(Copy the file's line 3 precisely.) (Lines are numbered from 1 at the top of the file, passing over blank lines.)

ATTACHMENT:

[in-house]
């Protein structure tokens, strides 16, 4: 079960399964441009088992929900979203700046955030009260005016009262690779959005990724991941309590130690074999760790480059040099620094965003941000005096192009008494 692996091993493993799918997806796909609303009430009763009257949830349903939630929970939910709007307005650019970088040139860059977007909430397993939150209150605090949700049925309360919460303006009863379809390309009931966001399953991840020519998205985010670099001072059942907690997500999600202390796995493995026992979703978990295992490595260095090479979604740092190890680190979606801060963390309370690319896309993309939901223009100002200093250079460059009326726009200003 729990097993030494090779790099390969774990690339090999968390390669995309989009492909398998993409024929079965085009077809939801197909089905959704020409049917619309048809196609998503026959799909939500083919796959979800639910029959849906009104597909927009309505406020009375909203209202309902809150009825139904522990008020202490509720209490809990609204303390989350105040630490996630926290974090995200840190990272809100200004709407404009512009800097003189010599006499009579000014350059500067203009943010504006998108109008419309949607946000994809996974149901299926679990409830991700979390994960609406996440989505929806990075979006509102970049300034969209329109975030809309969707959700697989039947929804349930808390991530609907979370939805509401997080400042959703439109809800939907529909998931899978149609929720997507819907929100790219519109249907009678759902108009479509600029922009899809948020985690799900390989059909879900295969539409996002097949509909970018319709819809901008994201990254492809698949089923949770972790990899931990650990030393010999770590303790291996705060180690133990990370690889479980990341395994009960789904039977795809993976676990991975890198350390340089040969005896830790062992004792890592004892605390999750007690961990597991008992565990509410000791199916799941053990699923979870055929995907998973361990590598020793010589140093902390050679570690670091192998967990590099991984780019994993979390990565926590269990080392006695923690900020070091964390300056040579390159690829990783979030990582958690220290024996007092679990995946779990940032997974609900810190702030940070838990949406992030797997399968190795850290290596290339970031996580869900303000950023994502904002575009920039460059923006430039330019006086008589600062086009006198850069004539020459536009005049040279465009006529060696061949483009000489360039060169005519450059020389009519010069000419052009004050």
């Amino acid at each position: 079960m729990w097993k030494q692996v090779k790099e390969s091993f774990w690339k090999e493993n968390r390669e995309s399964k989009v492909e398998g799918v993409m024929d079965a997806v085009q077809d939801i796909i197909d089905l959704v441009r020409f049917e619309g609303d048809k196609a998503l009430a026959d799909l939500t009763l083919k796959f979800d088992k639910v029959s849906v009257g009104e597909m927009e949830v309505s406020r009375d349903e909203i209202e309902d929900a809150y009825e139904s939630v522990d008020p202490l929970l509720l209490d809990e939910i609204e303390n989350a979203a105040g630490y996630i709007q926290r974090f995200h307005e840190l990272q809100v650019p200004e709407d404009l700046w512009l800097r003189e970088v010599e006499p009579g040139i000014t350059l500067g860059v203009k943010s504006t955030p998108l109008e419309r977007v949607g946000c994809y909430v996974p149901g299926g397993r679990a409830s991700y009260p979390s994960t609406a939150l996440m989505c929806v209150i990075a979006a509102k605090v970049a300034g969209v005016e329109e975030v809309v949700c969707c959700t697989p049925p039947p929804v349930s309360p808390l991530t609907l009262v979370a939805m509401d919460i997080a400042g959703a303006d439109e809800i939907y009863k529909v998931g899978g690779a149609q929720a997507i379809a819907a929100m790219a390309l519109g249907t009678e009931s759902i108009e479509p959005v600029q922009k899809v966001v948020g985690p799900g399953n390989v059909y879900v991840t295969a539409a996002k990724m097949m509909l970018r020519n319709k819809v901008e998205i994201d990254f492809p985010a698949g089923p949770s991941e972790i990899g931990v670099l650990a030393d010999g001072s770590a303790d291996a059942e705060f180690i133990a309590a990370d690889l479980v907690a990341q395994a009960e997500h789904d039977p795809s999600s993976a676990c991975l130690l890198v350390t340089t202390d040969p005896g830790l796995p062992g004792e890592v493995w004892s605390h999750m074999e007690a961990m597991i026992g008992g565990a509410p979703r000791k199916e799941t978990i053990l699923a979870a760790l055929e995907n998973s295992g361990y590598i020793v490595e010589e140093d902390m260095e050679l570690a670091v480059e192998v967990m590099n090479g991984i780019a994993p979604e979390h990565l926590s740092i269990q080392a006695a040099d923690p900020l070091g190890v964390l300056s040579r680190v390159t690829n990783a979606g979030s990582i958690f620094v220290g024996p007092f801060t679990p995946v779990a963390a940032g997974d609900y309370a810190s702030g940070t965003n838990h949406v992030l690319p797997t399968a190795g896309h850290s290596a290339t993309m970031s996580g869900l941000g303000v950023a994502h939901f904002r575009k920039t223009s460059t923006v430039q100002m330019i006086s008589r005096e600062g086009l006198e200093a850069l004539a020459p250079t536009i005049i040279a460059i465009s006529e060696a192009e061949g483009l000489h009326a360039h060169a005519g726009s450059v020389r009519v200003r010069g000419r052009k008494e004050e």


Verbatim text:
């Amino acid at each position: 079960m729990w097993k030494q692996v090779k790099e390969s091993f774990w690339k090999e493993n968390r390669e995309s399964k989009v492909e398998g799918v993409m024929d079965a997806v085009q077809d939801i796909i197909d089905l959704v441009r020409f049917e619309g609303d048809k196609a998503l009430a026959d799909l939500t009763l083919k796959f979800d088992k639910v029959s849906v009257g009104e597909m927009e949830v309505s406020r009375d349903e909203i209202e309902d929900a809150y009825e139904s939630v522990d008020p202490l929970l509720l209490d809990e939910i609204e303390n989350a979203a105040g630490y996630i709007q926290r974090f995200h307005e840190l990272q809100v650019p200004e709407d404009l700046w512009l800097r003189e970088v010599e006499p009579g040139i000014t350059l500067g860059v203009k943010s504006t955030p998108l109008e419309r977007v949607g946000c994809y909430v996974p149901g299926g397993r679990a409830s991700y009260p979390s994960t609406a939150l996440m989505c929806v209150i990075a979006a509102k605090v970049a300034g969209v005016e329109e975030v809309v949700c969707c959700t697989p049925p039947p929804v349930s309360p808390l991530t609907l009262v979370a939805m509401d919460i997080a400042g959703a303006d439109e809800i939907y009863k529909v998931g899978g690779a149609q929720a997507i379809a819907a929100m790219a390309l519109g249907t009678e009931s759902i108009e479509p959005v600029q922009k899809v966001v948020g985690p799900g399953n390989v059909y879900v991840t295969a539409a996002k990724m097949m509909l970018r020519n319709k819809v901008e998205i994201d990254f492809p985010a698949g089923p949770s991941e972790i990899g931990v670099l650990a030393d010999g001072s770590a303790d291996a059942e705060f180690i133990a309590a990370d690889l479980v907690a990341q395994a009960e997500h789904d039977p795809s999600s993976a676990c991975l130690l890198v350390t340089t202390d040969p005896g830790l796995p062992g004792e890592v493995w004892s605390h999750m074999e007690a961990m597991i026992g008992g565990a509410p979703r000791k199916e799941t978990i053990l699923a979870a760790l055929e995907n998973s295992g361990y590598i020793v490595e010589e140093d902390m260095e050679l570690a670091v480059e192998v967990m590099n090479g991984i780019a994993p979604e979390h990565l926590s740092i269990q080392a006695a040099d923690p900020l070091g190890v964390l300056s040579r680190v390159t690829n990783a979606g979030s990582i958690f620094v220290g024996p007092f801060t679990p995946v779990a963390a940032g997974d609900y309370a810190s702030g940070t965003n838990h949406v992030l690319p797997t399968a190795g896309h850290s290596a290339t993309m970031s996580g869900l941000g303000v950023a994502h939901f904002r575009k920039t223009s460059t923006v430039q100002m330019i006086s008589r005096e600062g086009l006198e200093a850069l004539a020459p250079t536009i005049i040279a460059i465009s006529e060696a192009e061949g483009l000489h009326a360039h060169a005519g726009s450059v020389r009519v200003r010069g000419r052009k008494e004050e």